What Mr. Baitz is doing home on a Saturday night, I don’t know. Me, I’m getting over a cold and waiting for Ken to get home from Mexico. Flight delays, yadda yadda. Cognac helps cold. Mmm, me like-ee.
Anyway, to my shock, Mr. Baitz posted a response to my post inspired by Moxie’s response to Rebeck’s response to Baitz’s response to Isherwood’s story. So now, in the spirit of high-octane Ionesco, I am responding to Baitz’s response to my response to Moxie’s response to Rebeck’s response to Baitz’s response to Isherwood’s story.
In the spirit of fairness, the response was posted anonymously. But at the end of the post, the person wrote “JRB,” so I’m making a big scary leap here and assuming it was him. Of course, now I have a dilemma: do I write a mash note or mash his notes? Here goes:
Jon Robin Baitz writes:
“I remember Walter Kerr rather well, and you, sir, are the prisoner of a verbal machine. I would have thought we were “on the same side”, which actually, we are — you just don’t realize it. And you seem to have given a lot of thought to this, which perhaps is flattering, but reveals a slew of predjudices mingled with..oh never mind. But go ahead and talk about 13 year old profiles -my point to Isherwood was simply that as smart as he is, there is a measure of venom which seems to me somewhat — well – I shrug about it. Anyway, it was the timing of his piece also, and his apparent lack of understanding about the results of the WGA strike on many struggling writers. I know it’s useless to respond to these things, but exactly what is it about reminding a critic from the paper of record to be mindful is offensive to you? It seems churlish . And again — I would ask you to identify exactly where I claim to be one of the Times “victims”????I make no such claim. I am all for being slammed, but at least slam me for what I do write. As for Rich, he championed a lot of people, and he was cruel too. But I never had the sense that he was enduring a tenure as critic — that’s my point. Wow. JRB”
And you, sir, are a victim of your own…oh never mind, indeed. Look, please understand that someone might not reflexively agree with you, or agree with certain specific things you wrote or approaches you took or analyses you presented. And that verbal machine you refer to me being trapped inside-I mean, isn’t that rather R.U.R. of you?-is cranked up because your own verbal machinery looped around a bit in your Huffington Post huff-and-puff; you yourself admitted you shouldn’t have taken that swipe at Will Eno, for heaven’s sake.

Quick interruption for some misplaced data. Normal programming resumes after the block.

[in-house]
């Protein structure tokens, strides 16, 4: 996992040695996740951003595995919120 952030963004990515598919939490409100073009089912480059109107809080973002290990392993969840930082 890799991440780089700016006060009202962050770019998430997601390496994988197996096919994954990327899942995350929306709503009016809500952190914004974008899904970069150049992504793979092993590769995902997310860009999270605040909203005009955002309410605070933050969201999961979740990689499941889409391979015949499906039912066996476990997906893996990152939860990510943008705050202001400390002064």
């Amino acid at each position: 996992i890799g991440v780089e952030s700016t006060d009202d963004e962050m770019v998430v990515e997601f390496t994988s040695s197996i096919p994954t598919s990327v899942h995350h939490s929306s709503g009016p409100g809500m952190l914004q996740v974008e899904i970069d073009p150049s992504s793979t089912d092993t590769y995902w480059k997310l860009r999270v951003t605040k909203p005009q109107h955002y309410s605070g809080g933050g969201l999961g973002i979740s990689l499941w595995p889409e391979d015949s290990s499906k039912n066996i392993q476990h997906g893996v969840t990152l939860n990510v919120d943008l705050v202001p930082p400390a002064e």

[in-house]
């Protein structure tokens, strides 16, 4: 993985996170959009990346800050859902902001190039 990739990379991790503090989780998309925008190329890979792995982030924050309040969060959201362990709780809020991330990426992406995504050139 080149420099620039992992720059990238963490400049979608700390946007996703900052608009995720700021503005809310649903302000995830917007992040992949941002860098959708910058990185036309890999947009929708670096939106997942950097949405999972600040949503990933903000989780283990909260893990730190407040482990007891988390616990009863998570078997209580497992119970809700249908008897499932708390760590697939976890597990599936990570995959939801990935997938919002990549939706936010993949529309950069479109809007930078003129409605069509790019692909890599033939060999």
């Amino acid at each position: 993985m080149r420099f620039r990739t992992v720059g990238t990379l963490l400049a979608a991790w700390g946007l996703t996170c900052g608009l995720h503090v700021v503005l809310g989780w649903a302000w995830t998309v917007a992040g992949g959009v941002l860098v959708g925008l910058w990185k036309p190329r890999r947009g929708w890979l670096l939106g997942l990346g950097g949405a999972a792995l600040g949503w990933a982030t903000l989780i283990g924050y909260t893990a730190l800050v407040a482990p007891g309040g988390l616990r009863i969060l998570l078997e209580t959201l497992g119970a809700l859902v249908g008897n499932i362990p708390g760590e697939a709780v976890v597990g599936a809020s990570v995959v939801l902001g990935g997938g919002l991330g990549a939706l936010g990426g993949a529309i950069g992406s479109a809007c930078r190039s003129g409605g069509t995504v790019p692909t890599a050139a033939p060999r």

And yes, I will absolutely talk about 13-year-old profiles because you know perfectly well, Mr. Baitz, what an important moment that was to gay people, including yours very truly. You know perfectly well how everybody woke up and couldn’t believe the Times had at last done a lifestyle piece of substance on a prominent gay couple. Whatever you might think of that piece today, it was a direct, unmistakable signal of hope for many of us back in that weird, conservative-ascendent 1994 landscape; it was proof that the potential of public societal recognition existed for all of the rest of us. And you know perfectly well what that seal of approval, or endorsement, or whatever you’d want to call it, meant to your career as a result of being in the Times. When you attack the Times institutionally, therefore-and hey, who doesn’t, it’s the blogosphere’s blood sport-it’s really a little disingenuous on your part. That is, unless you’re suggesting that the piece did not benefit you or your career at all or, in fact, injured it in some way, which I think most people would find hard to believe. In your response to my post, you wrote “But go ahead and talk about 13-year-old profiles” because what I wrote clearly stung. Sorry. But that wasn’t a run-of-the-mill profile and you know it. So the Times has been good to you. That doesn’t mean do a dance of hagiography, but it just seems to me that for people at your stage of the career game, things do tend to cut both ways when convenient.